Amy Schumer will be back at her old trainwreck self in movie houses this weekend with Snatched, about a raunchy mother-daughter road trip in South America. Hollywood goddess Goldie Hawn costars in the comedy, which seems to be another Paul Feig-approved film hoping to catch Bridesmaids’s “Women are awesome—and funny!” box-office fire. While trailers for Snatched seem to distance Schumer’s movie character from her public persona (aside from the film’s promoted raunchiness), the question is whether this movie can do anything to help fix the actress’s increasing fractured reputation as a relatable Hollywood woman who represents all women—type-casting that has propelled her to fame, an Emmy win and a spot in the cool kids’ club alongside Emma Stone and Jennifer Lawrence.
Schumer has somehow become synonymous with the third, if not the very contentious fourth, wave of feminism and that’s become a problem, for a few reasons. The first is that the only seeming reason she’s been christened a thought-leader is that so many are ignorant of actual feminist theory. They know the names Gloria Steinem, Laura Mulvey and Audre Lorde, but not what they did or what they wrote. They also think first-wave feminism can be summarized as the fight for suffrage. Thus, hearing Schumer unabashedly talk about her vagina over and over again in a time when vaginas are at war with politicians lends her to being a sort of feminist leader. But Schumer’s brand of feminism is more oxymoronic than authentic—if not downright exploitative, in the way that it’s a branding mechanism—and I, for one, am over it. It shouldn’t be a metonym for the impressive strides other feminists have made of late, like the success of the Women’s March and the movement’s 10 Actions for the First 100 Days mobilization.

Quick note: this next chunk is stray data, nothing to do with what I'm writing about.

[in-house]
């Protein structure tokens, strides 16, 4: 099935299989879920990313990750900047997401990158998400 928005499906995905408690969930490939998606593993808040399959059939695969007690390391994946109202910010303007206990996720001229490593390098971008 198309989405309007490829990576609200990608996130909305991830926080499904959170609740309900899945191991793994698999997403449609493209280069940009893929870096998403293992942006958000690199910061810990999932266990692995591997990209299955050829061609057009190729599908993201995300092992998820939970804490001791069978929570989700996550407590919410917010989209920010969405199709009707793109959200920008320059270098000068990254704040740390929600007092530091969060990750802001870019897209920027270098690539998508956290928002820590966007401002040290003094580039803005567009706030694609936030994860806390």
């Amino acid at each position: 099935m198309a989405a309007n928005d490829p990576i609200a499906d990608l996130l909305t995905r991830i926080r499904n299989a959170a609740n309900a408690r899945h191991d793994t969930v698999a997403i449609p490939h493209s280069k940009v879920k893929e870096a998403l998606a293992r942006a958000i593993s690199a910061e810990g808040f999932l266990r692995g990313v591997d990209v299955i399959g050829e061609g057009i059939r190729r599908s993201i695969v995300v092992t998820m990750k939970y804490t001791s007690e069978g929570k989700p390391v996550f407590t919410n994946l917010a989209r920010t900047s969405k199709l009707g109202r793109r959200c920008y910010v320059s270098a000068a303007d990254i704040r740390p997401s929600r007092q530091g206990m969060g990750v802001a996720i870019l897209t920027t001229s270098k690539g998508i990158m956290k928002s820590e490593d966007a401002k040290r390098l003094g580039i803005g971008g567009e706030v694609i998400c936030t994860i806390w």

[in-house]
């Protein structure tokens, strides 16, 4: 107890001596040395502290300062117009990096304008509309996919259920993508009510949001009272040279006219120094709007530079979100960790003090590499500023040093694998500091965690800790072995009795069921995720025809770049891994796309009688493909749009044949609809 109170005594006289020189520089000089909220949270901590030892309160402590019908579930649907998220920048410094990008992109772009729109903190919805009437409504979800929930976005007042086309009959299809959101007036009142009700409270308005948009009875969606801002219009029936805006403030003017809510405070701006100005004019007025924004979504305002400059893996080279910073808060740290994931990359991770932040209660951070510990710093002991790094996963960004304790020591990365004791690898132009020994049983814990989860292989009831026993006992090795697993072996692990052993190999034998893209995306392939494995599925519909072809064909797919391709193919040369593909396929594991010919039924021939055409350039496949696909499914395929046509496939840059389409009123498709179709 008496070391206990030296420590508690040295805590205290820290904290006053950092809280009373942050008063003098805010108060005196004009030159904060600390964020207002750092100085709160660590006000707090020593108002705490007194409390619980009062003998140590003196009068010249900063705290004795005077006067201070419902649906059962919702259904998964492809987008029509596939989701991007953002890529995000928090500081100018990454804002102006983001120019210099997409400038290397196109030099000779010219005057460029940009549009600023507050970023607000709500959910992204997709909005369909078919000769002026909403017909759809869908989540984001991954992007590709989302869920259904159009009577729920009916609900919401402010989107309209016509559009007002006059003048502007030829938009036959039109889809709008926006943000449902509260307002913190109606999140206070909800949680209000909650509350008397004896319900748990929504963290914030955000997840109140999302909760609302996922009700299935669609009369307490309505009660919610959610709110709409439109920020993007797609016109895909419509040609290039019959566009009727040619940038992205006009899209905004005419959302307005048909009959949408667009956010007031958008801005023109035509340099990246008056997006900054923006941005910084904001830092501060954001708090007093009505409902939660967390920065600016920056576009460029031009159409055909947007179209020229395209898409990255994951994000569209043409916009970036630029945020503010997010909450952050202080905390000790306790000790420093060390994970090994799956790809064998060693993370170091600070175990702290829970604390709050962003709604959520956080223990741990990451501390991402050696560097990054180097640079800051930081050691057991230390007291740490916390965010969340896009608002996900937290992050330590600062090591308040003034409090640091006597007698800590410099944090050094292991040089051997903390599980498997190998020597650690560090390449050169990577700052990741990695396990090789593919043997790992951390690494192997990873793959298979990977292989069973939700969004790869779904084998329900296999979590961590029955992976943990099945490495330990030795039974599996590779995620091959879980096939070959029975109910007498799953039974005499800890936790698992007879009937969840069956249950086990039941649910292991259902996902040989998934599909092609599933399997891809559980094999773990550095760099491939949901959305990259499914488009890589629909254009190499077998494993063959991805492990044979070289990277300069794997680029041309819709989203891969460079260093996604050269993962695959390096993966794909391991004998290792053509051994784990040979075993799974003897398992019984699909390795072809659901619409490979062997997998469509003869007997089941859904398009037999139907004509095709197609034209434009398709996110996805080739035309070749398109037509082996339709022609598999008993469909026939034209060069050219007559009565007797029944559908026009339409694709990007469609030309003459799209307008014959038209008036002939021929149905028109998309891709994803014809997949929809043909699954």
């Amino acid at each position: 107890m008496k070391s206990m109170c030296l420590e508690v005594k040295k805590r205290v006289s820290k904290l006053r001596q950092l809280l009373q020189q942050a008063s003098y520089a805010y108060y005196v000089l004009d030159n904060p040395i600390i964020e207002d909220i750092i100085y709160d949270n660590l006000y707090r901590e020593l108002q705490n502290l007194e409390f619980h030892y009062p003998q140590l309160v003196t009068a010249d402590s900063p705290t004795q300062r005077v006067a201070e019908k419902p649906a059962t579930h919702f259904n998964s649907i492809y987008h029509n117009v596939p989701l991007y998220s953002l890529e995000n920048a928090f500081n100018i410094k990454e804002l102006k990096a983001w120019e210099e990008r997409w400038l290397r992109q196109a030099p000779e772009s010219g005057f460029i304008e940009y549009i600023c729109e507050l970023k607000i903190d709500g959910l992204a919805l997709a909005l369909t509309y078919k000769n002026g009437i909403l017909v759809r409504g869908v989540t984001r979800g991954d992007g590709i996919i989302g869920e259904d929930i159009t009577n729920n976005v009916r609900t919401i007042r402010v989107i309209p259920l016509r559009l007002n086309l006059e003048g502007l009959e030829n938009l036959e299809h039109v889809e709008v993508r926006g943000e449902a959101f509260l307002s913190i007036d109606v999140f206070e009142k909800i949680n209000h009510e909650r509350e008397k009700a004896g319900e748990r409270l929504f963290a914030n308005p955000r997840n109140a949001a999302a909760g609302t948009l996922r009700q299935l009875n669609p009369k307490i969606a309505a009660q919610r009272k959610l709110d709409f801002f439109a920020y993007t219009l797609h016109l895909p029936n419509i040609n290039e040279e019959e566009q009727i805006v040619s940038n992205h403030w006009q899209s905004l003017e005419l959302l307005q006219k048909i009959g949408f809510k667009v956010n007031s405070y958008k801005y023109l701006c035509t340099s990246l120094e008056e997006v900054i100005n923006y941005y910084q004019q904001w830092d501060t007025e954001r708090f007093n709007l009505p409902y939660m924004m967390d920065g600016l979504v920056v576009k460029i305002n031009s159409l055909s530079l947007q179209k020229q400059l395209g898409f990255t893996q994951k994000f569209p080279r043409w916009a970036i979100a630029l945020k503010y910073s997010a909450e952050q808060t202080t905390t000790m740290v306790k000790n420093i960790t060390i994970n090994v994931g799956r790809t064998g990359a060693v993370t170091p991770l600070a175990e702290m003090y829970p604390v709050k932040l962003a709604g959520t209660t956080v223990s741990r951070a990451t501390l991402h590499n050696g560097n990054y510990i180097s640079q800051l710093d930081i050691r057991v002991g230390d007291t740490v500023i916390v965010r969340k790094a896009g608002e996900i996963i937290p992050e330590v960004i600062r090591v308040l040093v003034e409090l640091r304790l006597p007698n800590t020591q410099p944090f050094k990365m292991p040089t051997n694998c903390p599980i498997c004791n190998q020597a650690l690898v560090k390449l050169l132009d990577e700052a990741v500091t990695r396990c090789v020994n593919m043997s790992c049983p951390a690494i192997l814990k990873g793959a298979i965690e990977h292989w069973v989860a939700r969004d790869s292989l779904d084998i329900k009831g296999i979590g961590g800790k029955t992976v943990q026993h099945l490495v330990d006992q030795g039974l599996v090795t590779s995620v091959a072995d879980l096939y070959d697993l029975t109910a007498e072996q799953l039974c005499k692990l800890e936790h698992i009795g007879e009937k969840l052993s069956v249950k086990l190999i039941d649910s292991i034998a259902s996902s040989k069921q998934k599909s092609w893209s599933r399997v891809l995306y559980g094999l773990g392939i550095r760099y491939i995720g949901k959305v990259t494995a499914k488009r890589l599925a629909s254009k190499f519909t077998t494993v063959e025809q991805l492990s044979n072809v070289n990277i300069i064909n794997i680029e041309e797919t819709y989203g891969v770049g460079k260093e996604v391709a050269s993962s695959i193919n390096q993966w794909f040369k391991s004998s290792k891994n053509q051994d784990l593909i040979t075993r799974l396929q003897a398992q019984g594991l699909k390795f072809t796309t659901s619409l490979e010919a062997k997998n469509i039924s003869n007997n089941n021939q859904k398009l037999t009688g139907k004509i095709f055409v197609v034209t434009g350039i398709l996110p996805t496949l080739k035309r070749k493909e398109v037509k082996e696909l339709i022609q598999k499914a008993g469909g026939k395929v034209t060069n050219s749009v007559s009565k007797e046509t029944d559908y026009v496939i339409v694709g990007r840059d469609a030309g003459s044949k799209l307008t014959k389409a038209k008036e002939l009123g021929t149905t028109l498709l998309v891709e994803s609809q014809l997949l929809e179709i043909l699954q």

The cracks in Schumer’s brand began to show when she fumbled over one of feminism’s most defining principles: body image and a woman’s relationship with her own. Schumer has long advocated women owning their curves and sexuality, with the butt of most of her self-deprecating jokes being about her size, but when Glamour referenced her as an inspirational plus-size woman in April 2016, she took Instagram to clarify. “Plus size is considered a size 16 in America,” she wrote. “I go between a size 6 and a size 8.”
Schumer’s hang up is that she has to posit herself against other women in order to be herself—and prove who she is as a woman.
Many took that caption to be a win in how it underlined just how “size-ist” Hollywood and media is against anyone who isn’t a size two. But just as many critics—and women—called her out for co-opting plus-size women for her own gain. The real issue of calling Schumer “plus size” speaks less to Glamour’s ability to fact check (and it is embarrassing for the women’s magazine) and more to just how severely women can be ostracized by their own when they’re outside of the status quo. More than anything, Schumer’s Instagram caption suggested she’d rather distance herself from the plus-size label than address how the label is misunderstood and how it affects real women—that is, unless embracing the label can land her a comedy special on HBO or Netflix.